Thus, if the body lacks resources, it will reduce growth and development by inhibiting MTOR  (mechanistic target of rapamycin; the conductor of development, the most important metabolic pathway that causes the organism to age) and it will stimulate autophagy to try to recover the available materials. This is extremely beneficial because:

  1. It slows down aging, and
  2. Makes cells more functional.

Another relevant example is the efficiency and health of the mitochondria. Our small, intracellular energy powerhouses have the ability to pollute our cells and increase the risk of many diseases if they are not functioning properly. Normally, when mitochondria are not functioning well, their membrane potential decreases and they will release oxidative molecules that can cause DNA or protein damage (pollution). It is the autophagy mechanisms that replace damaged mitochondria.

As we age, our cells tend to become congested, malfunctional, and produce oxidative molecules as autophagy works less well. Stimulation of autophagy makes it possible to make cells functional again, to rejuvenate them. This rejuvenation process also has a significant impact on inflammatory mechanisms.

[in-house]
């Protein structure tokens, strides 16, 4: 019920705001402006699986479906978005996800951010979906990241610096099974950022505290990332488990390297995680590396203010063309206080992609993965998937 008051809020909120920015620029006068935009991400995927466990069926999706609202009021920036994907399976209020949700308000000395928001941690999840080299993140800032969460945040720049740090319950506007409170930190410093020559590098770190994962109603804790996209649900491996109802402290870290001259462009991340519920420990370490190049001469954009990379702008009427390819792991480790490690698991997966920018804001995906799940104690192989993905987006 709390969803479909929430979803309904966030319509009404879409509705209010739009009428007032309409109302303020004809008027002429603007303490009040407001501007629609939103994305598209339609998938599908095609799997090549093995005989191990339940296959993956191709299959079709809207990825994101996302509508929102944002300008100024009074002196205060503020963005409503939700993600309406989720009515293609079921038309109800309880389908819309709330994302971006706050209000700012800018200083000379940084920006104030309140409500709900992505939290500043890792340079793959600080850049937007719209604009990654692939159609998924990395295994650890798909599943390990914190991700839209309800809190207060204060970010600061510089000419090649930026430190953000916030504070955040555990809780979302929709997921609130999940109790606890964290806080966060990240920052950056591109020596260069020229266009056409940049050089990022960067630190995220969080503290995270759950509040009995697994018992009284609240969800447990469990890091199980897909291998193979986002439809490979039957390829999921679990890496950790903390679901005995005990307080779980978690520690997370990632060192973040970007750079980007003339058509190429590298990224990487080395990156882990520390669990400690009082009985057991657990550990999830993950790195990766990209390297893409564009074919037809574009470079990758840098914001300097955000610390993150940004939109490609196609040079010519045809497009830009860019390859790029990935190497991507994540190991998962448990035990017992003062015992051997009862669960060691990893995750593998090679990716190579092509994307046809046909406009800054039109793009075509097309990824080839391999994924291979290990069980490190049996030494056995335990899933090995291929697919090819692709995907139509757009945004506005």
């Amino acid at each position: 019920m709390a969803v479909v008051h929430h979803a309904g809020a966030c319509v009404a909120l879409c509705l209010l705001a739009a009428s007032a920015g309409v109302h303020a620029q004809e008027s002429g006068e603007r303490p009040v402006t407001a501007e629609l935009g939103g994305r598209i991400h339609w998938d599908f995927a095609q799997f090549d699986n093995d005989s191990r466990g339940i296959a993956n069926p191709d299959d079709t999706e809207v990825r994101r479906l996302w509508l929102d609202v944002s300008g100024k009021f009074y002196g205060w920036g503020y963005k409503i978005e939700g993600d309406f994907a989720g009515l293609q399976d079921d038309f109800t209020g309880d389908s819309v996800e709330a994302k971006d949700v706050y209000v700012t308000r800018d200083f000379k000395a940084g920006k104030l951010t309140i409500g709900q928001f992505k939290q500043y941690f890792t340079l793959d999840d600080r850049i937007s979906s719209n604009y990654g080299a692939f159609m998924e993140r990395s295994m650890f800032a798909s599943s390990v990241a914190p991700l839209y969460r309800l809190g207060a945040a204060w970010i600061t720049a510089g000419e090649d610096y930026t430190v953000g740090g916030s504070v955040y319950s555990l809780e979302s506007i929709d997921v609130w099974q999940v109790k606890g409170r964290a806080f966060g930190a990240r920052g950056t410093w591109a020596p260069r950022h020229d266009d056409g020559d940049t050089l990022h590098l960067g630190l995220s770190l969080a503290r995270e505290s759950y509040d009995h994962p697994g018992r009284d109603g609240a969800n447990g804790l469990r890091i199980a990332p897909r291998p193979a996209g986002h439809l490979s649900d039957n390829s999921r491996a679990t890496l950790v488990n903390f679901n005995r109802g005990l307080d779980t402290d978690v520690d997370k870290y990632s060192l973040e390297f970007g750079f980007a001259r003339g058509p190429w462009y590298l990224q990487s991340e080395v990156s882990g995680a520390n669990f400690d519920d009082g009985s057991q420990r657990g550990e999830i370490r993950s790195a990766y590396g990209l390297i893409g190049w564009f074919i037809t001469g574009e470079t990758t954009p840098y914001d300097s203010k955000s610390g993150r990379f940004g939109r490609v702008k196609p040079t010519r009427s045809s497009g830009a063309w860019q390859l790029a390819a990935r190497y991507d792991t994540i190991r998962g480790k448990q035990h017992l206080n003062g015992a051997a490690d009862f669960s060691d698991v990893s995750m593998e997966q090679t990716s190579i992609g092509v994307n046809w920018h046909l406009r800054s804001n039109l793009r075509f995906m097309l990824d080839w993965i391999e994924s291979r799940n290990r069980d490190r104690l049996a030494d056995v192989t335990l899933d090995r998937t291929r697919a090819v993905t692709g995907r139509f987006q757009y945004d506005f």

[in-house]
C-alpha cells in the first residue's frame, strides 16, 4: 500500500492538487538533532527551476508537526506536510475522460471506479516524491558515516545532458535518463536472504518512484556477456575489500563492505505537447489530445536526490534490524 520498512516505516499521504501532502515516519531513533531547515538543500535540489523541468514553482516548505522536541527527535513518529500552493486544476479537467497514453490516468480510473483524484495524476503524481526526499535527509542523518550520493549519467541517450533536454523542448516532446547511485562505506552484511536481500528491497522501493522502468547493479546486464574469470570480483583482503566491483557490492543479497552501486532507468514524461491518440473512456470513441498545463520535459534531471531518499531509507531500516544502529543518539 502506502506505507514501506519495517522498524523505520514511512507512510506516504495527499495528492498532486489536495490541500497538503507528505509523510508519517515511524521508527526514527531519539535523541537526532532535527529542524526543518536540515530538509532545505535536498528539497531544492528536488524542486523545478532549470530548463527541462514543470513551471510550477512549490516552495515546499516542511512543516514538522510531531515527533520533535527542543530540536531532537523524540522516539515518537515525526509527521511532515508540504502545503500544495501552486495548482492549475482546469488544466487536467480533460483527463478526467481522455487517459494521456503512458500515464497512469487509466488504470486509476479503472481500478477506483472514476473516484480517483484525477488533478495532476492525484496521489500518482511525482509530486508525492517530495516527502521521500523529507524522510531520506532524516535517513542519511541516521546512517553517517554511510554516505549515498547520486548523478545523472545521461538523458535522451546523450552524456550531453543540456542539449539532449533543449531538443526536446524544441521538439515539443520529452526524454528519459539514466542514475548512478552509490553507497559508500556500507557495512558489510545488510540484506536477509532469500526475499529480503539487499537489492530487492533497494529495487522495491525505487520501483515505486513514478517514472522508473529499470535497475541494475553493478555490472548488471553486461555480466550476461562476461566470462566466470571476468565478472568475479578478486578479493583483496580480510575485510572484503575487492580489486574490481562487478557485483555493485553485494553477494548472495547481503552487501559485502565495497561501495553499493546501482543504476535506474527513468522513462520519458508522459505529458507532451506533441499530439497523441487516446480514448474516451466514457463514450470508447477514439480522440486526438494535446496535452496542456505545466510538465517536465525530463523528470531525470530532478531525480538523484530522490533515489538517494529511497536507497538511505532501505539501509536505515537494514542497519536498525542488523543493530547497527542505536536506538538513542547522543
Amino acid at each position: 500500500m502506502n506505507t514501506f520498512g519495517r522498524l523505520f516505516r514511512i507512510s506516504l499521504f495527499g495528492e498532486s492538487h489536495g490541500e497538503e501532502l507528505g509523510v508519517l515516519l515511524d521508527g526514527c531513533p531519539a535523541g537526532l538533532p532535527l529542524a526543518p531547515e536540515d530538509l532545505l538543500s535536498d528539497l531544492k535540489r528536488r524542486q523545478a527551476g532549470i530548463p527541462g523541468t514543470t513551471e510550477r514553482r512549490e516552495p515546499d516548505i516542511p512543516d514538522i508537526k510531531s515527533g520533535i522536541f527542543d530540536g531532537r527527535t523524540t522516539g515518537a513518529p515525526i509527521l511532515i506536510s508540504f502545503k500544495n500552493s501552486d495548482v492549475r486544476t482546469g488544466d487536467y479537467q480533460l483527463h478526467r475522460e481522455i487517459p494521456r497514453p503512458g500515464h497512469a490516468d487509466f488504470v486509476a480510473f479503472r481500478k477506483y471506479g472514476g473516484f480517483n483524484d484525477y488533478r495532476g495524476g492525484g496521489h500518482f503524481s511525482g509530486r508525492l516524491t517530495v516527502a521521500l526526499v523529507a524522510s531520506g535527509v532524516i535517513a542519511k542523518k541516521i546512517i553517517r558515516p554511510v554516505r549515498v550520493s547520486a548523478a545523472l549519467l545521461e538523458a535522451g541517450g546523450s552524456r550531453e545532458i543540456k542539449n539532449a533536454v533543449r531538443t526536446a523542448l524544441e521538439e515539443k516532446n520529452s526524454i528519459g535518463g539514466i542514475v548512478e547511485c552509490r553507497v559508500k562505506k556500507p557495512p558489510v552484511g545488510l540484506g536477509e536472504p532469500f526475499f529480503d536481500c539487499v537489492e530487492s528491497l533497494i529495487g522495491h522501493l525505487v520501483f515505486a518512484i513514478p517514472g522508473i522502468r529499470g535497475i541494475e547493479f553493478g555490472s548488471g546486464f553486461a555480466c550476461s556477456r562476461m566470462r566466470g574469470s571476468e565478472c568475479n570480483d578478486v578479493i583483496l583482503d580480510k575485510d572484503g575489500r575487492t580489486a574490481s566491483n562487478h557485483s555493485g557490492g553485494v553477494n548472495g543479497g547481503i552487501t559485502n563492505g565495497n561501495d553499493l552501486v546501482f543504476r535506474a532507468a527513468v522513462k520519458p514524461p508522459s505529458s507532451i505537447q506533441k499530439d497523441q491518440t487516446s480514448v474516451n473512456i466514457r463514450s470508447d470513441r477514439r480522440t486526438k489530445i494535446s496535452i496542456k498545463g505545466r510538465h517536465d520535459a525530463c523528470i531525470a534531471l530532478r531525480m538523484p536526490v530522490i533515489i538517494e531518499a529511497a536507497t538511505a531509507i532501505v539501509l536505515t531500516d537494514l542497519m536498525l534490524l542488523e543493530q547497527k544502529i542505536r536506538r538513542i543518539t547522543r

Autophagy and inflammasome

The inflammasome is a complex of proteins that regulate innate pro-inflammatory reactions through the activation of caspase-1 and the production of IL-1β and IL-18. There are different types of inflammasomes. The production of inflammasomes is stimulated by the decrease in autophagy and causes an increase in inflammation. The increased production of oxidation caused by the dysfunction of mitochondria also stimulates the production of inflammasome and pro-inflammatory molecules. This increase in inflammation throughout the human body accentuates the problems or the rate of development of autoimmune diseases, cardiovascular diseases, type II diabetes, degenerative diseases, and cancer. Thus, autophagy has an important role to play in keeping cells functional and controlling inflammation.

Self-digest when hungry

Two lifestyle habits are linked to the stimulation of autophagy: physical activity which stimulates maintenance and repair mechanisms in general, and fasting which creates a situation of resource deficit. As mentioned previously, the lack of resources stimulates autophagy in order to quickly recover the available resources. Note that as you age, the action of MTOR, previously mentioned, decreases autophagy and accelerates aging. Reducing calorie intake, through fasting or calorie restriction, stimulates autophagy in two ways: by inhibiting MTOR and by stimulating repair mechanisms. In addition, inhibiting MTOR would reduce the buildup of cellular proteins that tend to make our cells dysfunctional as we age. It also reduces the need for autophagy, or the task required for autophagy to be able to meet the demand.